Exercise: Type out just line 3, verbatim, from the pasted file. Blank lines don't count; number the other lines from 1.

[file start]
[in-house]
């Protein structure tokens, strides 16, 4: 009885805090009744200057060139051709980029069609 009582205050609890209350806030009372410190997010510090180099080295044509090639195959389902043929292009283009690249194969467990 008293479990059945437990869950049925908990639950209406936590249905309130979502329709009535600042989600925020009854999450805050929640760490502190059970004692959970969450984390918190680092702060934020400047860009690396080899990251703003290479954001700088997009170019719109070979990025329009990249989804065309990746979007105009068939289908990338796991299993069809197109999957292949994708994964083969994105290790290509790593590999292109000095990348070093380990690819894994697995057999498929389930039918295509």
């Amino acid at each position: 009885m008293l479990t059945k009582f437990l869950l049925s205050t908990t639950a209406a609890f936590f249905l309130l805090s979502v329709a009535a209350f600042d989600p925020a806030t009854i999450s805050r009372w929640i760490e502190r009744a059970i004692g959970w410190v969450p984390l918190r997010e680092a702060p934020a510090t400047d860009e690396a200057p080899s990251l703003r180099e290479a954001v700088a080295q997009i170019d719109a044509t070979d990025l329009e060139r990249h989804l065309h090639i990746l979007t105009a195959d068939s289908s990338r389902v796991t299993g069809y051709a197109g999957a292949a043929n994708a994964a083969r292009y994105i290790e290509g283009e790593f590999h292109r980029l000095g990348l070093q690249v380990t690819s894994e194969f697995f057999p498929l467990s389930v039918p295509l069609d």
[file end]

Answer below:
């Amino acid at each position: 009885m008293l479990t059945k009582f437990l869950l049925s205050t908990t639950a209406a609890f936590f249905l309130l805090s979502v329709a009535a209350f600042d989600p925020a806030t009854i999450s805050r009372w929640i760490e502190r009744a059970i004692g959970w410190v969450p984390l918190r997010e680092a702060p934020a510090t400047d860009e690396a200057p080899s990251l703003r180099e290479a954001v700088a080295q997009i170019d719109a044509t070979d990025l329009e060139r990249h989804l065309h090639i990746l979007t105009a195959d068939s289908s990338r389902v796991t299993g069809y051709a197109g999957a292949a043929n994708a994964a083969r292009y994105i290790e290509g283009e790593f590999h292109r980029l000095g990348l070093q690249v380990t690819s894994e194969f697995f057999p498929l467990s389930v039918p295509l069609d």